Why join a synagogue? Because after a Very Bad Day, it’s wonderful to be able to go there and feel at home.
This is an updated version of a post I originally published on Open Salon in September of 2010. In thinking about the things I’m grateful for this LGBTQ Pride Month, it occurred to me it was still very timely.
I posted it again in 2012, when things had changed a lot. And now I find I’m reposting it again, partly as a reminder that we’ve come a long way, and partly as a warning that if we are not vigilant in preserving our progress, we may be back there someday, heaven forbid. Here’s my 2015 version.
I came out in 1988, just after a rancorous divorce became final. A very nice woman asked if I’d ever tried kissing another woman, and a few minutes later it was clear to me that I’d been barking up the wrong tree all my life. It was a moment of great joy, followed by sheer panic.
I had two little boys, ages 4 and 6, and nothing, absolutely nothing, was more important to me than the two of them.
Was I going to mess them up for life? Was I going to lose them? Should I just declare celibacy and give it up? I wrote to an acquaintence who had been “out” many years, with two daughters from a previous marriage, and poured out my fears. She wrote me back with the phone number for the National Center for Lesbian Rights saying, “Call them. Do whatever they tell you.” Then she said my kids were going to be fine.
I did, and they are. But there’s much, much more to it than that.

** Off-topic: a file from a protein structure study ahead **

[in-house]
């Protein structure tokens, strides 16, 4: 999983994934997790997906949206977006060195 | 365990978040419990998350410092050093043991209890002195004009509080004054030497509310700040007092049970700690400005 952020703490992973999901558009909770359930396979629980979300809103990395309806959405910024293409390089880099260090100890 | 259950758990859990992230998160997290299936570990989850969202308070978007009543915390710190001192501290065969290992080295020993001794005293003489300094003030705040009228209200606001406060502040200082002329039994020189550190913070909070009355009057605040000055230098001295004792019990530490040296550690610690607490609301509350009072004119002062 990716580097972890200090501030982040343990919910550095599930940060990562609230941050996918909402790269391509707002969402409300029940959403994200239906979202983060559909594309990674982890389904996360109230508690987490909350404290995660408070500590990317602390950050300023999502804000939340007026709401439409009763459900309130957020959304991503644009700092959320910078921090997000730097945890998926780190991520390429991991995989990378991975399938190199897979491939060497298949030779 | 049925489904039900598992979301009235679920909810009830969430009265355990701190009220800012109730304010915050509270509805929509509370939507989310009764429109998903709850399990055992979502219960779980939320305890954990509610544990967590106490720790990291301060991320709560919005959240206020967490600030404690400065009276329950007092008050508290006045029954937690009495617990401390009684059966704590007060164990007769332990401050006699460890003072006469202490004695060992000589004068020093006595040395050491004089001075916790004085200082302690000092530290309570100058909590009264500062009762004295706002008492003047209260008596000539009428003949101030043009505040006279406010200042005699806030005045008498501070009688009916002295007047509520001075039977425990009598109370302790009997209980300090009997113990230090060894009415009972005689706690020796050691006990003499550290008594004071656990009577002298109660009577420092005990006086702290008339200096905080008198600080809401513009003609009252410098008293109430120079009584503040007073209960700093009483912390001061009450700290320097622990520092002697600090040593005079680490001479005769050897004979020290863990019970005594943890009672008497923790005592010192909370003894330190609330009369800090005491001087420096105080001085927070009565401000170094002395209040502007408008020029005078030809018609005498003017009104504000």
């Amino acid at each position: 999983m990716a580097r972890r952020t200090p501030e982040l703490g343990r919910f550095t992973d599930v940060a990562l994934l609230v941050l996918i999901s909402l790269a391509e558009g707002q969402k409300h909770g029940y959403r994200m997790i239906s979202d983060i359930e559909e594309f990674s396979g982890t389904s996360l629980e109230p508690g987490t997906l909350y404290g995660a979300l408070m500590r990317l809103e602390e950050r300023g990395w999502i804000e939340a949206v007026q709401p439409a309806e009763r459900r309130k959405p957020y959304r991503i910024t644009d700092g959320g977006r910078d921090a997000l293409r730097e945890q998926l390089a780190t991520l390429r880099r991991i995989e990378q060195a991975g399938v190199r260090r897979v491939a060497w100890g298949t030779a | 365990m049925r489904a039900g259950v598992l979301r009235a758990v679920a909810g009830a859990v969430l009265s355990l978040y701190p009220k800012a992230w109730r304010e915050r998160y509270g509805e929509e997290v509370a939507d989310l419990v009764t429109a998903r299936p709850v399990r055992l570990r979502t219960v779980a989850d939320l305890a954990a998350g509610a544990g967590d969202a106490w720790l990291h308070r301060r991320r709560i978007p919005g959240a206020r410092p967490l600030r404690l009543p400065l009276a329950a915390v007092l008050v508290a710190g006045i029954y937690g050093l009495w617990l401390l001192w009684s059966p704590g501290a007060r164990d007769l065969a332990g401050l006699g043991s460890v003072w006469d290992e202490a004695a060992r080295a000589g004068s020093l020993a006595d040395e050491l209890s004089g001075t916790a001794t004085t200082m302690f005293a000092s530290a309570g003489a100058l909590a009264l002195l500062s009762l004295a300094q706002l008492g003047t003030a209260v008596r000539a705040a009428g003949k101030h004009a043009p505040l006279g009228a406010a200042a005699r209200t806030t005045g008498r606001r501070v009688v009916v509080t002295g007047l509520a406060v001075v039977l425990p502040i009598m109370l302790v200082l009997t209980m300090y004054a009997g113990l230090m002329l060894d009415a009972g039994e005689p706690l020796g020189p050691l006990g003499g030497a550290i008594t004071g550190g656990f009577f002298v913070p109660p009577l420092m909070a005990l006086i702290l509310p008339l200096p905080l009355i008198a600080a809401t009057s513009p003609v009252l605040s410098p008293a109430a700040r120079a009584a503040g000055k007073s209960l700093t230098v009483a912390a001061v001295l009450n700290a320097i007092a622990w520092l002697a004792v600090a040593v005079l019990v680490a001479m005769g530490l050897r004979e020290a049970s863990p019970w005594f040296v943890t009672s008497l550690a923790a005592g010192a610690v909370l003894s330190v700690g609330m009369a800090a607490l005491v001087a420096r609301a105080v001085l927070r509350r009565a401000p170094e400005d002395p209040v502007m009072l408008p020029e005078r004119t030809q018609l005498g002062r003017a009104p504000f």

The attorney to whom NCLR referred me informed me that for the umpteenth time in my life, I was the Queen of Dumb Luck. My divorce had become final in one of the very few counties in the United States where my orientation alone was not grounds for taking my kids from me in 1988. My best bet was to come out of the closet completely, so I did. On March 17, 1988, I phoned my ex and told him. To his credit, it has never been an issue.
I told the boys that I had fallen in love with a girl. They liked her. Unlike their boring mom, she was good at catch and knew everything about baseball. Sure, fine, and what’s for dinner?
The kids were in kindergarten and first grade, and there I wavered. Surely this was my private business. Surely it wasn’t appropriate to phone up the principal and say, “Hi, I’m a lesbian.” So I waffled along for a while, hoping for the best. And that’s where I went wrong.
Aaron began getting into fights at school. The teacher called. I went in to chat, and it turned out that he was out there defending my honor. The words “gay” and “fag” were favorite schoolyard epithets (in first grade!) and whenever someone used them, he took it personally on my behalf. He told them to take it back, and then two little boys would roll on the ground, fighting.
I outed myself immediately to the teacher, explained that this was a young man defending his mother — and please, could we just ban those words on the playground?